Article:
Nelson Mandela spent 27 years in prison before being elected South Africa's first Black president. In his autobiography, he wrote:
"I am not truly free if I am taking away someone else's freedom, just as surely as I am not free when my freedom is taken from me. The oppressed and the oppressor alike are robbed of their humanity...to be free is not merely to cast off one's chains, but to live in a way that enhances the freedom of others." (Mandela, 1995)
His words initially struck a chord with me for two reasons. First, prior to his imprisonment, he advocated violence against a regime that denied his humanity and oppressed its own citizens based on their ethnicity. Upon his release, he immediately returned to advocating peaceful change, harbouring no desires for vengeance or payback. Second, he empathizes with those who oppressed him as a young man and those who imprisoned him through most of his adult life. He insisted in his biography, and as president, that there was nothing to gain by punishing those who participated in the system of Apartheid.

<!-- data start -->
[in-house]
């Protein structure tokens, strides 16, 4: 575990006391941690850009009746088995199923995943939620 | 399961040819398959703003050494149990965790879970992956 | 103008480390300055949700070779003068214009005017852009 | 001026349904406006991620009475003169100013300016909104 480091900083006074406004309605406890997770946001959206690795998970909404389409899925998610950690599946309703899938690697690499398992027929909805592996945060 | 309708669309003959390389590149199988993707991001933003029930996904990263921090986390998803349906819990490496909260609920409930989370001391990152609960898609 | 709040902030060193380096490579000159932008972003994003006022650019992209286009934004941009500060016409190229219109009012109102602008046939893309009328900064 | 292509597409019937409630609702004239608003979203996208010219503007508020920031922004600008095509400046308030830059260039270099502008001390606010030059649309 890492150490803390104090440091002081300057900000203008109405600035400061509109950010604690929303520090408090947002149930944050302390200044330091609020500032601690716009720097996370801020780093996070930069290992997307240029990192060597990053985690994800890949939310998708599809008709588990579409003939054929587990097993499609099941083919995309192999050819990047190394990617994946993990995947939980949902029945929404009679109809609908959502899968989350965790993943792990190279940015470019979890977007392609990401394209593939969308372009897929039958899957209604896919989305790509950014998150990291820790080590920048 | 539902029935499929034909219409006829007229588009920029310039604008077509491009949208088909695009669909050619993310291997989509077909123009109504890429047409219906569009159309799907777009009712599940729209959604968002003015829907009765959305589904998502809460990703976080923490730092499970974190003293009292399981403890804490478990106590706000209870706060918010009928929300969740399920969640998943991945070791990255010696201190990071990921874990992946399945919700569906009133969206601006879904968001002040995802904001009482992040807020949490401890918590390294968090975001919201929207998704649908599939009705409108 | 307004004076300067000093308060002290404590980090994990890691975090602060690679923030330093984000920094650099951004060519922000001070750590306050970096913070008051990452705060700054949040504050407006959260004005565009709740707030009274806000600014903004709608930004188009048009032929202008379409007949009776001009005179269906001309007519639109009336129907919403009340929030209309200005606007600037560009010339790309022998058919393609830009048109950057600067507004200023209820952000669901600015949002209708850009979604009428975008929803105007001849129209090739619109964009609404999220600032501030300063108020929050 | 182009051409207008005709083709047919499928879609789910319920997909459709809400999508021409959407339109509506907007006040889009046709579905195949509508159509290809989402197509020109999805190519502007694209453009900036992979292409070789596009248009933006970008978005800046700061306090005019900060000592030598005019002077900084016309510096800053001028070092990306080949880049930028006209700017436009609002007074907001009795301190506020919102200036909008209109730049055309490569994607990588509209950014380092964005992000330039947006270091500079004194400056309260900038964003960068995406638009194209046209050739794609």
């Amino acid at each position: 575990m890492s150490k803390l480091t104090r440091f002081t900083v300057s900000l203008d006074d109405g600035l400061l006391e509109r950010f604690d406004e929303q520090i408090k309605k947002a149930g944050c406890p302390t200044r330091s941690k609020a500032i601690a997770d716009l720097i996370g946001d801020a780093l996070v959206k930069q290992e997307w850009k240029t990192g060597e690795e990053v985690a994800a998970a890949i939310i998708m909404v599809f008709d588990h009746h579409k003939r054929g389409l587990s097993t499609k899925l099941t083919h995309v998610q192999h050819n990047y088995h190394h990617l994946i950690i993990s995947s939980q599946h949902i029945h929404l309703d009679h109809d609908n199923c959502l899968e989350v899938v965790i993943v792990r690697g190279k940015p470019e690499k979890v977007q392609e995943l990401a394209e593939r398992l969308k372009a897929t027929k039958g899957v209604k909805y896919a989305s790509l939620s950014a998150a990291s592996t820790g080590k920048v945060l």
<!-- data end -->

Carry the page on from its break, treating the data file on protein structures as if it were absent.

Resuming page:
I am inspired, therefore, by his ability to endure a lifetime of imprisonment, both physical and societal, including periods of torture, without carrying any signs of bitterness for his oppressors. His words remind me that my freedom in Canada is not prescribed by our legislation, but by actions toward others. If we fail to support the rights of others, at any time - in any place, our own freedom becomes elusive.
Mandela, N. 1995. Long Walk to Freedom. New York: Little, Brown & Co.